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How Successful Were Economic Policies 1933-1939?

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How Successful Were Economic Policies 1933-1939? The Nazis had been relatively unpopular between 1923 -1928, but their fortunes changed with the Wall Street Crash in October 1929. Desperate for capital, the United States began to recall loans from Europe. One of the consequences of this was a rapid increase in unemployment. Germany, whose economy relied heavily on investment from the United States, suffered more than any other country in Europe. Before the crash, 1.25 million people were unemployed in Germany. By the end of 1930 the figure had reached nearly 4 million, 15.3 per cent of the population. Even those in work suffered as many were only working part-time. With the drop in demand for labour, wages also fell and those with full-time work had to survive on lower incomes. Hitler, who was considered a fool in 1928 when he predicted economic disaster, was now seen in a different light. People began to say that if he was clever enough to predict the depression maybe he also knew how to solve it. By 1932 over 30 per cent of the German workforce was unemployed. In the 1933 Election campaign, Adolf Hitler promised that if he gained power he would abolish unemployment. ...read more.


Under this measure all men aged between the ages of nineteen and twenty-five had work for the government for six months. Later women were also included in the scheme and they did work such as teaching and domestic service. Jewish businesses were confiscated and given to non Jews, whilst all Jews were forced to leave work, source one states that, 'It was further necessary to remove the conditions giving rise to interference.' Schacht also decided to introduce what came to be known as Mefo Bills, Mefo Bills were an alternative form of payment where the employee would take the bill to the bank and get it cashed in. The government also introduced plans of freezing all taxes and wages. They also took over shares and lowered interest rates to save people money. This is referred to in source one, 'Put a stop to the everlasting fluctuations of wages and prices.' However whilst the figures may have looked good the reality was quite different. All Jews and women were not included on the unemployment list. So in reality there were still many people unemployed but they were not thought as of important so were not included. ...read more.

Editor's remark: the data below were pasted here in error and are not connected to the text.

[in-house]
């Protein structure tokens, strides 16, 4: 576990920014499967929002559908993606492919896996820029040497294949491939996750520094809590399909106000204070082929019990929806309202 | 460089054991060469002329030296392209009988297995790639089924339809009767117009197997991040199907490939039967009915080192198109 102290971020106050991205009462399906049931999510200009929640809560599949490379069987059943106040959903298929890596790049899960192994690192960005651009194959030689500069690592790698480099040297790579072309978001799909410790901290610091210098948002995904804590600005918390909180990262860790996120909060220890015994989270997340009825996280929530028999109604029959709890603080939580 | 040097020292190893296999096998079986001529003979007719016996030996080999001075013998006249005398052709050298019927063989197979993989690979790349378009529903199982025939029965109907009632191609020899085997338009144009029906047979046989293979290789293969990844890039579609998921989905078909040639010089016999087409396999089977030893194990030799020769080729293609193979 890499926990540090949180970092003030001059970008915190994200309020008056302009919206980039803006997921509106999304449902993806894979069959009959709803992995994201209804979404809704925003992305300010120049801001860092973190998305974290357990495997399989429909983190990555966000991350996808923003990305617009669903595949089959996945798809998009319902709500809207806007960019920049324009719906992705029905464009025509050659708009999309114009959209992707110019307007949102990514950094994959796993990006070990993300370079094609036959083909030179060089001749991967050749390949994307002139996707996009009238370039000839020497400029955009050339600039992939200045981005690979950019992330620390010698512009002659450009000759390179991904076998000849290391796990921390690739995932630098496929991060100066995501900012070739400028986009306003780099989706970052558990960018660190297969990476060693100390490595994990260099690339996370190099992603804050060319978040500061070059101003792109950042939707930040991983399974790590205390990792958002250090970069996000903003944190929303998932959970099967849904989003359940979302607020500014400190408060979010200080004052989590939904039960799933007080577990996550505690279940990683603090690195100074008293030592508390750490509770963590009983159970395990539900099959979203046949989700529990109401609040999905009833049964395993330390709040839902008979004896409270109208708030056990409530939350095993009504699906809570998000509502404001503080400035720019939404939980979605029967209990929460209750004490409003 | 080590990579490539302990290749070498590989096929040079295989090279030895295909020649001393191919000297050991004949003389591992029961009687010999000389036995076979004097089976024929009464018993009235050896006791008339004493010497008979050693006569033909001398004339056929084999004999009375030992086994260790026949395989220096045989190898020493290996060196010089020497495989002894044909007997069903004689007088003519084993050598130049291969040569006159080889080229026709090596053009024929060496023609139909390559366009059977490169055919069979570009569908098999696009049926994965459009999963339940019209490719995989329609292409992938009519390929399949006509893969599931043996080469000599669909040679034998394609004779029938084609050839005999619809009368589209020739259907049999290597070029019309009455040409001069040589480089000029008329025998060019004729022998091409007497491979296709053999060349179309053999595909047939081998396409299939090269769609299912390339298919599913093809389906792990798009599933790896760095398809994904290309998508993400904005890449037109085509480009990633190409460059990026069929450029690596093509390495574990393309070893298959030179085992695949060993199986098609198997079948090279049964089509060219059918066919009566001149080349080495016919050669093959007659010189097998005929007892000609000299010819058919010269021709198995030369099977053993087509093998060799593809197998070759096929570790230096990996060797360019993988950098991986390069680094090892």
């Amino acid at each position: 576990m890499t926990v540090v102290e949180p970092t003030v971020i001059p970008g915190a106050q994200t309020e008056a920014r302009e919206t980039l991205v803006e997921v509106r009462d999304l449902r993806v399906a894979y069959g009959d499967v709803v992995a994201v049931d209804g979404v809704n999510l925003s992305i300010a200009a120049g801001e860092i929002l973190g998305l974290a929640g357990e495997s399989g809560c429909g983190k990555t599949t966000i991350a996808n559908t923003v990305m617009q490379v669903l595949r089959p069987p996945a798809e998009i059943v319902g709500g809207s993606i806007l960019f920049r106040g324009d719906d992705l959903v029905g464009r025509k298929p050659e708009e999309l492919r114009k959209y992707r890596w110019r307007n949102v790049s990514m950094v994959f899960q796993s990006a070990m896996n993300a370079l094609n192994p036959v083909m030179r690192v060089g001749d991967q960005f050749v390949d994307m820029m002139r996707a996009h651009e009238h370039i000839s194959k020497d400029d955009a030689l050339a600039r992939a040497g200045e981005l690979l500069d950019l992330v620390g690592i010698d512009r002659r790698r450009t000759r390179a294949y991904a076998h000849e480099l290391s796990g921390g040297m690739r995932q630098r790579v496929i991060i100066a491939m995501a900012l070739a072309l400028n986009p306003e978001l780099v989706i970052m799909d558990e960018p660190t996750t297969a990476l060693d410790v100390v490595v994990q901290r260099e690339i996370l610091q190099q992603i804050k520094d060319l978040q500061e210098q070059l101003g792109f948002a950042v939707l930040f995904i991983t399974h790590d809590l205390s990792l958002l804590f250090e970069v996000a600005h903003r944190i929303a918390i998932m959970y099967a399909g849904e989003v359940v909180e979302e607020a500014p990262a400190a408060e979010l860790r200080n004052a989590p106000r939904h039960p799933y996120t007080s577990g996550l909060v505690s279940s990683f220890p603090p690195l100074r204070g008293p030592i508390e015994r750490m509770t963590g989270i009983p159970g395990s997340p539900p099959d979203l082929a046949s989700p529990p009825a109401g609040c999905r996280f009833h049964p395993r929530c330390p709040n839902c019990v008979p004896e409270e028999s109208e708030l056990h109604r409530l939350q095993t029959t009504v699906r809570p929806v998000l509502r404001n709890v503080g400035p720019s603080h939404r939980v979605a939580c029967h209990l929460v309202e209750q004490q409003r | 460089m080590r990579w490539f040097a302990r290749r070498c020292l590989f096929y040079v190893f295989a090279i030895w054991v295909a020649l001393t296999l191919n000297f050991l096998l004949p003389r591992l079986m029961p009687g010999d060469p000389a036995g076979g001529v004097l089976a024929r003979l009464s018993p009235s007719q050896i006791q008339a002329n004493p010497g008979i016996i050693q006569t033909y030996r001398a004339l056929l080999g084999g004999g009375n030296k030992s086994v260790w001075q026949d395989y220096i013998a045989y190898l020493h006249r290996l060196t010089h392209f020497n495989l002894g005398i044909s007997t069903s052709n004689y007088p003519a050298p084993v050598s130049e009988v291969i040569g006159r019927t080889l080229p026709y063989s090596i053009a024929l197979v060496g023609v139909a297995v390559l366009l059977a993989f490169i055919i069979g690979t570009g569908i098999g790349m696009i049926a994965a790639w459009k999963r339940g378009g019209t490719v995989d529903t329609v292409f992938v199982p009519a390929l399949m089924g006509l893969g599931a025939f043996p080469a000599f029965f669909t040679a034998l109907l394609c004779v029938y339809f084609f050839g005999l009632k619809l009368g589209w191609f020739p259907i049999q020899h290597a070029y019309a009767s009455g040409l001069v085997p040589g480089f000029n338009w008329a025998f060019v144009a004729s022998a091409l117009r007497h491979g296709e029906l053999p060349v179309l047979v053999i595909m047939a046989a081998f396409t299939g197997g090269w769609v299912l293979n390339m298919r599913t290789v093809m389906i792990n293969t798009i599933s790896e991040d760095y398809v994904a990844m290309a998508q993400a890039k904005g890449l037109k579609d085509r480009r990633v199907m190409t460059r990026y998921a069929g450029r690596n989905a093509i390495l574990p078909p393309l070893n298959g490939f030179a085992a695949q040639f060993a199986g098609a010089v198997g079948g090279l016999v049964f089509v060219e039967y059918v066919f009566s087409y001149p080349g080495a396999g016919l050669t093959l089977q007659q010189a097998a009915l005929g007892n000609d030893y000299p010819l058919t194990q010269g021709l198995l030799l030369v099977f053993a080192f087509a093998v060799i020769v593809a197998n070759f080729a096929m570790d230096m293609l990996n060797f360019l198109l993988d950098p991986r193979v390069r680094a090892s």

Goering also reinforced the guns and butter debate, therefore there was an enormous shortage of raw materials, an increasing state intervention and a more lasting recovery was prevented due to the fact that imports were lowered and exports were also lowered. Therefore less money was coming into Germany. This is referred to in source two, 'Shortages of goods restrict their turnover.' * In conclusion, I feel that that both plans ended up being a huge failure. We just have to look at the facts to find out why. By 1939, Germany was importing 33% of its required raw materials, * Government income had been 10 billion Reichsmarks in 1928. In 1939, it was 15 billion. However, government spending had increased from 12 billion Reichsmarks in 1928 to over 30 billion in 1939. * 1933 to 1939, the n**i government always spent more than it earned so that by 1939, government debt stood at over 40 billion Reichsmarks. * Annual food consumption in 1937 had fallen for wheat bread, meat, bacon, milk, eggs, fish vegetables, sugar, tropical fruit and beer compared to the 1927 figures. The only increase was in rye bread, cheese and potatoes. * Real earnings in 1938 were all but the same as the 1928 figure. (Real earnings are wages adjusted to allow for inflation). ?? ?? ?? ?? Michael Clark 13LH1 ...read more.

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